Blackwell Publishing Journal Backfiles 1879-2005
Process Engineering, Biotechnology, Nutrition Technology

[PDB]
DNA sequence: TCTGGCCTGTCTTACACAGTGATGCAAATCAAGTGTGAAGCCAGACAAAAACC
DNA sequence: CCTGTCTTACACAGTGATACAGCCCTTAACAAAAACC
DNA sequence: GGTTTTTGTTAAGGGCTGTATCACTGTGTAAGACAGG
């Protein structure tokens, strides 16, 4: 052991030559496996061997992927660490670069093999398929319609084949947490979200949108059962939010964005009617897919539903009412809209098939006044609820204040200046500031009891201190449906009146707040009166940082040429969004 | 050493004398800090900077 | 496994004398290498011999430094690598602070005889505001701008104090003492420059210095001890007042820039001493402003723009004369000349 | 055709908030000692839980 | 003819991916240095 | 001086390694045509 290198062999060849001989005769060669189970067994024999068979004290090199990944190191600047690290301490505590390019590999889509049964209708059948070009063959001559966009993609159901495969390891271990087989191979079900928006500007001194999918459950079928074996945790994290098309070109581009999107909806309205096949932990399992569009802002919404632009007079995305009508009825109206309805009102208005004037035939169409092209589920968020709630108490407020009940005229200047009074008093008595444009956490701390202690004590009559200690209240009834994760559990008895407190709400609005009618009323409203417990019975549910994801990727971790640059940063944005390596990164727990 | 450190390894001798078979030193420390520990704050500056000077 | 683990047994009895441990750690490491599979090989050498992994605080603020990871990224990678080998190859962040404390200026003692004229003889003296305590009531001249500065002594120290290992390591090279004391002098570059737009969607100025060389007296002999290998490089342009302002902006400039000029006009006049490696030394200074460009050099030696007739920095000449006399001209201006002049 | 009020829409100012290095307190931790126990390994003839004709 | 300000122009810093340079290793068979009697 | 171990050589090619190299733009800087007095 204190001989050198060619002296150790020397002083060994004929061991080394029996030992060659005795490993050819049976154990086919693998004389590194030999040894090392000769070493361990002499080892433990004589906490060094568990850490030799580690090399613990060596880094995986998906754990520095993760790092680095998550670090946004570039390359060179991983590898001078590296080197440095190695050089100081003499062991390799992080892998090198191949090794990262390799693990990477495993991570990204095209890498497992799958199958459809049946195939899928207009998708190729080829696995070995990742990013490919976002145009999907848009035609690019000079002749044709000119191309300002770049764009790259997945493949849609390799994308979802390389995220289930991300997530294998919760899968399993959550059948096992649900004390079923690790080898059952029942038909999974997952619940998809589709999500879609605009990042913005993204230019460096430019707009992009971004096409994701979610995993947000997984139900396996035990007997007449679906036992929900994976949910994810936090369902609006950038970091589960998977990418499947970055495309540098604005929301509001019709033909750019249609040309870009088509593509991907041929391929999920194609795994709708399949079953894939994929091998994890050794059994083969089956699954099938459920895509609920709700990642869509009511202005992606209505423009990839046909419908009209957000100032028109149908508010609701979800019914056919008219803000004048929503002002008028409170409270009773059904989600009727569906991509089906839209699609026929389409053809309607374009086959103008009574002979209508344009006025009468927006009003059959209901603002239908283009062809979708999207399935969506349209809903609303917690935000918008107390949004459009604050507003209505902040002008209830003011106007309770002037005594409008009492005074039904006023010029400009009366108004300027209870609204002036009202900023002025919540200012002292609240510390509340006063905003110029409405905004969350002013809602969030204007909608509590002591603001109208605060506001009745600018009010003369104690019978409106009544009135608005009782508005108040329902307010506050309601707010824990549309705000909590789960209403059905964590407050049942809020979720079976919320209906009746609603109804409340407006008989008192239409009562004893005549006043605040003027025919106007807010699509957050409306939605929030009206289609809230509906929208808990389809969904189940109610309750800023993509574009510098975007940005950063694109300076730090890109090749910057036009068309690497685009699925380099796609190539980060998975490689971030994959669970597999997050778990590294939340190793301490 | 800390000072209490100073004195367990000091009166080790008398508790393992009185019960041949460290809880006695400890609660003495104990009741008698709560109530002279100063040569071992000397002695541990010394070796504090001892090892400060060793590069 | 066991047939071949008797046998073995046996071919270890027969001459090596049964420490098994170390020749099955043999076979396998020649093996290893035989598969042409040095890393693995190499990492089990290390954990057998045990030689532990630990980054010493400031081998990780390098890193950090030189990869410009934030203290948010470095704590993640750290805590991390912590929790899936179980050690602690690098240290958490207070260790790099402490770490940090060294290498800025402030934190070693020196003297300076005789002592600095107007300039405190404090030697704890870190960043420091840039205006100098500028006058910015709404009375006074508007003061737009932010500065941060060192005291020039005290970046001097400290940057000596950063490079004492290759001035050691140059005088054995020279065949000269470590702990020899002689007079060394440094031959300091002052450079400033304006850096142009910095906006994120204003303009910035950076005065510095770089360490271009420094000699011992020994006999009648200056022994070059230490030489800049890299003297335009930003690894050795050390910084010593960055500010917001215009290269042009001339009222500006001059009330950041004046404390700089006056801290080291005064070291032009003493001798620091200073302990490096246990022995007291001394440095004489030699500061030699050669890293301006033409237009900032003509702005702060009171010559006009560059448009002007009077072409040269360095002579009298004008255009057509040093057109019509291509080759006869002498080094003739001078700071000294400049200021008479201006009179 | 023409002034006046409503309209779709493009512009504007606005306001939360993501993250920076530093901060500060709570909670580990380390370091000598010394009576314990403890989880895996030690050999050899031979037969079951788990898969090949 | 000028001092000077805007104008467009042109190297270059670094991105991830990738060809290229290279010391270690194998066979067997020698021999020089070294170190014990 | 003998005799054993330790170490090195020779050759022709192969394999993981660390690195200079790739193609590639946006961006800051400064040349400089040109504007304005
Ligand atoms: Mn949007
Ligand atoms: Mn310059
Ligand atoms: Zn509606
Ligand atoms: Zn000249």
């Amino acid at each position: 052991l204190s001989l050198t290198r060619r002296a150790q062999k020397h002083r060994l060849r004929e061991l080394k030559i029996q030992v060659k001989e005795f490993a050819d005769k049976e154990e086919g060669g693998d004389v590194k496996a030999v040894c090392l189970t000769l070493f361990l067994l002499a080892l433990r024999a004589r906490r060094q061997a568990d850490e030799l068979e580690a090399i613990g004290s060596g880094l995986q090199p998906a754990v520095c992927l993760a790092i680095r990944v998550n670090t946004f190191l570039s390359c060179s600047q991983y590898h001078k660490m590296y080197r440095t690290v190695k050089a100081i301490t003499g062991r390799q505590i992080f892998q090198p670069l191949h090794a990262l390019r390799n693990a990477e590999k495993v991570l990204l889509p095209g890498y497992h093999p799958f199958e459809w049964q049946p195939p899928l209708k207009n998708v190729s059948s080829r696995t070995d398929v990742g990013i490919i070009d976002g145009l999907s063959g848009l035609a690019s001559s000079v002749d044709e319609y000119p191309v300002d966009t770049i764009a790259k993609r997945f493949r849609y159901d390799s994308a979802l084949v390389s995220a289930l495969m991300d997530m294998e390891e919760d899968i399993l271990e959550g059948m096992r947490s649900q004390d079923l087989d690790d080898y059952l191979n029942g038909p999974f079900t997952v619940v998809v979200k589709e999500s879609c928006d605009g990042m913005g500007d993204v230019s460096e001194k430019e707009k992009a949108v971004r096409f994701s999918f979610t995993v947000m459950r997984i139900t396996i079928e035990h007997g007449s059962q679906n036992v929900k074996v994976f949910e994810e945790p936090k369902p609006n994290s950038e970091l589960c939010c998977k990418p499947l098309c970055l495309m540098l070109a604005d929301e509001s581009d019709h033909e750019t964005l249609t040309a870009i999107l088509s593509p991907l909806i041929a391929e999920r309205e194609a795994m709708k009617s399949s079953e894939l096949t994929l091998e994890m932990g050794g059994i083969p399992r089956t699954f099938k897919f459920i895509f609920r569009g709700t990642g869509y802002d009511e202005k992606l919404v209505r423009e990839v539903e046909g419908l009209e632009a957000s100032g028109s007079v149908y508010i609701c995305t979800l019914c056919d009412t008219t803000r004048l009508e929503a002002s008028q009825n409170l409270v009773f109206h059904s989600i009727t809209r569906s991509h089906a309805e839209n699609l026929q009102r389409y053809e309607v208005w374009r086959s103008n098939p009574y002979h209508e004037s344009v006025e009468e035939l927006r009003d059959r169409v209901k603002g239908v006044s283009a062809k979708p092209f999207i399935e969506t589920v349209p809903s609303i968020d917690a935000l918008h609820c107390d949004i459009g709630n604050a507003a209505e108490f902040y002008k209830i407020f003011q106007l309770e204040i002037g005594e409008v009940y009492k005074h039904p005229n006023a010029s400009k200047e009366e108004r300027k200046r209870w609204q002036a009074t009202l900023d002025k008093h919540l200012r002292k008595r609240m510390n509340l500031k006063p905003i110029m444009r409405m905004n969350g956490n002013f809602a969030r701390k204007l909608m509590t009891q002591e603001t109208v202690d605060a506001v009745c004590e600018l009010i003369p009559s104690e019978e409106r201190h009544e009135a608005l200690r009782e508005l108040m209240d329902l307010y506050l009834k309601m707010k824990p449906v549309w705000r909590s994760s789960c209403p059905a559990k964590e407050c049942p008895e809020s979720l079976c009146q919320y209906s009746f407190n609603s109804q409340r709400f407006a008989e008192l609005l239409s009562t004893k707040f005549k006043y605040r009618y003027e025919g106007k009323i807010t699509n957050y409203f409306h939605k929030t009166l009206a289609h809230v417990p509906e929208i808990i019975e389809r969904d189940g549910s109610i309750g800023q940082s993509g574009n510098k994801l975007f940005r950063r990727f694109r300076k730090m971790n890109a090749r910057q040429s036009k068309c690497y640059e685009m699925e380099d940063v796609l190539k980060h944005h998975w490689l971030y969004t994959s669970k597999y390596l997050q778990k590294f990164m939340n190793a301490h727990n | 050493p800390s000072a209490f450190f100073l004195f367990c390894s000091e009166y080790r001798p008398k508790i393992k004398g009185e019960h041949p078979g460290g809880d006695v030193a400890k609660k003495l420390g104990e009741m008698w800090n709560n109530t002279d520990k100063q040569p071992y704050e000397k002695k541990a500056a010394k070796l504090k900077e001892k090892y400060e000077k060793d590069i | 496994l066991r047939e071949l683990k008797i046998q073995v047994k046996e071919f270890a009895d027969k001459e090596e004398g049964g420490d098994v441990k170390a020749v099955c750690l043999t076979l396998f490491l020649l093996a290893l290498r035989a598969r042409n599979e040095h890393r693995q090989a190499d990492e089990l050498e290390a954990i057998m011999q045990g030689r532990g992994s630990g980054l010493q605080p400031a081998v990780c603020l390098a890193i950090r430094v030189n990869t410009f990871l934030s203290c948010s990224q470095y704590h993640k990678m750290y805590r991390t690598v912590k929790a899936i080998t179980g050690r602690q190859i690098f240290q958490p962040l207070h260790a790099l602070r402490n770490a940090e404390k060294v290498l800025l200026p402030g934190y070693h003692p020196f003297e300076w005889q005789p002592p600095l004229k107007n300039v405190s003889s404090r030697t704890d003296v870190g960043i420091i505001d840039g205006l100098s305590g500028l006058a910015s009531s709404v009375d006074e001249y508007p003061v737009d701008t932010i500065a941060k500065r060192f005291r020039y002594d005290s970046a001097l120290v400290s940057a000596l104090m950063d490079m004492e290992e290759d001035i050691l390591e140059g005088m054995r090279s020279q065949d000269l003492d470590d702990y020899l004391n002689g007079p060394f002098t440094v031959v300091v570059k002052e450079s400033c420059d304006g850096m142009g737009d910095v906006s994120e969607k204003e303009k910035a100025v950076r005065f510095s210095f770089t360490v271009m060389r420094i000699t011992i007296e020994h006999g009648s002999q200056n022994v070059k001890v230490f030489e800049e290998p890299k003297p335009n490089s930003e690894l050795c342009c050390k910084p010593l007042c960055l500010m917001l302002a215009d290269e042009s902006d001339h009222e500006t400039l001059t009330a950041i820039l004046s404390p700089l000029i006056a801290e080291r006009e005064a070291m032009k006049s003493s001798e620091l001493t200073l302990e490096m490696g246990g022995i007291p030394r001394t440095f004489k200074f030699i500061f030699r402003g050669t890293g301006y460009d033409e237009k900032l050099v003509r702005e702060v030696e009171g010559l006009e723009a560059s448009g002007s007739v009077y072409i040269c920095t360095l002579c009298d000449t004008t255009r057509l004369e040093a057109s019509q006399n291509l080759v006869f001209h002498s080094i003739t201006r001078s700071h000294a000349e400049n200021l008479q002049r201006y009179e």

Overall, meat texture is composed of two types of toughness: primary toughness, because of mechanical resistance of the myofibrillar structure, and secondary toughness, by reason of connective tissue content. Primary toughness can be reduced during aging by intrinsic and extrinsic protease activity. Secondary toughness is determined by a given amount of epimysial and perimysial connective tissue, which cannot be reduced as no collagenases are naturally present in the muscle or produced by native meat microbial populations. The objective of this work was to study primary toughness reduction in meat from four animal species, i.e., beef, horse, rabbit and hen, employing M. Biceps femoris, by calpain activation with calcium chloride. Secondary toughness, expressed as hydroxyproline content, and contribution of both parameters to overall hardness were also studied. Marination with 150 mM CaCl 2 increased enzymatic activity in pre-rigor meat (horse and beef), but higher concentrations (250 mM) reduced enzymatic activity increments. Although beef marination considerably increased enzymatic activity, it did not reduce hardness, probably because of high collagen content. The high hydroxyproline concentration in beef and horse caused an overall hardness. Marinated horse meat had lower collagen content and a higher enzyme activity, resulting in less hard samples. As expected, pre-rigor meats, hen and rabbit, had low hardness values for both control and treated samples. Because CaCl 2 in high concentrations inhibits calpain activity, it was assumed that rabbit meat calpains were inhibited at concentrations as low as 150 mM. Therefore, calpains were active in control pre-rigor rabbit meat but were inactivated by CaCl 2 addition.
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